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'Drugs are killing our young people': South Sudanese community mourning opioid-related deaths


Edmonton’s South Sudanese community held a rally at the Alberta legislature Friday to bring awareness to deaths in the community due to opioids.

The protestors called for supervised consumption sites in Alberta to be given better resources. A member said their community has lost two to three members a month due to overdoses since the pandemic began.

"Drugs are killing our young people and we feel that this situation is going to eliminate our population in this country,” said Mawien Akot, a South Sudanese Edmontonian.

“We ran away from warlords in South Sudan only to die here from drug lords… and that’s unacceptable."

There needs to be specific resources to deal with the needs of the South Sudanese community, according to Akot.

“Any of the programs that are done without consideration to our history or our root-cause problems, cannot effectively address the situation in our community,” said Akot.

Another part of the system that needs to be fixed is halfway houses, according to protestors.

One of the protesters told CTV News Edmonton that her son went to a halfway house as part of treatment, but he died from an overdose while there.

“My son was looking to change and for a safe place… they told me no drugs, no alcohol, no weapons… when I heard he died from a drug overdose I collapsed,” said Victoria Gimis.

“When we left South Sudan and came to Canada they told us we were coming for a better life… there is no better life in Canada, we lose our children every month, every year.”

“Even the facilities and the programs that are supposed to help us, are not helping,” said Akot.

The South Sudanese community hopes the gathering Friday also begins to break down drug-related stigma in their culture.

“The stigma of being labeled as a family with a drug overdose is quite significant to our community,” said Akot. “This is a big challenge that we need to overcome.”

In a statement to CTV News Edmonton, a spokesperson for Mike Ellis, associate minister of mental health and addictions, said he reached out to the South Sudanese community Friday morning to arrange a meeting.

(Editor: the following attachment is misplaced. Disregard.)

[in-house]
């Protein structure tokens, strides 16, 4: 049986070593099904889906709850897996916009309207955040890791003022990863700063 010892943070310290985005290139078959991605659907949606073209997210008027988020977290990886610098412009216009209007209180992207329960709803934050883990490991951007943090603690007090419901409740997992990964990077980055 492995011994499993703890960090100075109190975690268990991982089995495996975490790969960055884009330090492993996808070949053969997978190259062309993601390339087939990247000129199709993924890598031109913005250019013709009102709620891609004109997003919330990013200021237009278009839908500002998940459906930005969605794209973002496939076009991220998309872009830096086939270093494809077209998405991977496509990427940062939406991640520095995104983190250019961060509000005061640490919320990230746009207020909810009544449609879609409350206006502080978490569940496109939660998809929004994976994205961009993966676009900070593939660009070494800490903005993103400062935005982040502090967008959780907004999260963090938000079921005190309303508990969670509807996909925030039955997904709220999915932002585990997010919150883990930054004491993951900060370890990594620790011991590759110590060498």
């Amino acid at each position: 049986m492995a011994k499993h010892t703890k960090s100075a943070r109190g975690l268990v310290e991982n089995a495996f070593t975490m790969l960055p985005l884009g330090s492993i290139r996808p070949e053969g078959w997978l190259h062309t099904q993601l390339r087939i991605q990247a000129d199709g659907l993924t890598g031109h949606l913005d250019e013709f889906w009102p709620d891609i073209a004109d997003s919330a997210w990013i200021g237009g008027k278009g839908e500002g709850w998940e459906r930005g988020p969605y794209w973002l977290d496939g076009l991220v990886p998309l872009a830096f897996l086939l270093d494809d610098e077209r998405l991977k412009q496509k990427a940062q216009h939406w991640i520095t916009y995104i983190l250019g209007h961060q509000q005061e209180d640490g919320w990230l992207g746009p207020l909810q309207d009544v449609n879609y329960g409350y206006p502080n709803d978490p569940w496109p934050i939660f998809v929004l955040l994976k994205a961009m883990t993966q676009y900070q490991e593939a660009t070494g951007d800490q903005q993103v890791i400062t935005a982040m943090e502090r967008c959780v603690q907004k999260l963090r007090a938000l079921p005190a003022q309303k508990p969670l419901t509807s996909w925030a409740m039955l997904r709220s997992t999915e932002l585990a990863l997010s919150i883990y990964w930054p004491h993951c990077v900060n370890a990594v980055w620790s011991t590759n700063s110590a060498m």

“Minister Ellis wants to hear any input from the South Sudanese community in Edmonton – and any other Albertans – about how addiction impacts them,” said Steve Buick, spokesperson for the minister.

“The Minister will also ask the community for help in encouraging their community members to use the range of services available, including take-home naloxone kits, services that will protect them while using substances, and treatment and recovery options.”


Two Alberta advocacy groups, Moms Stop the Harm and the Lethbridge Overdose Prevention Society, filed a lawsuit against the province over recent changes to supervised consumption sites. The groups said mandating healthcare cards at the sites will discourage people from using them, potentially leading to more overdoses. 

“There is a lot of stigma, shame and blame involved in using substances,” said Petra Schulz, co-founder of Moms Stop the Harm. “That’s why my son, who died in 2014, was hiding his substances from us and relapsed and died alone.

“We need to stop this.”

The new regulations, which aren’t set to come into effect until September, go beyond the requirements in any other province in Canada, according to Schulz.

NDP Health Critic David Shepherd added that the government needs to “invest at all points in the system.”

“It’s regrettable that people would have to sue their government to get appropriate action to protect those that are simple trying to access services that can save their lives,” said Shepherd.

CTV News Edmonton reached out to the provincial government for comment but has not heard back.

With files from CTV News Edmonton’s Ryan Harding Top Stories

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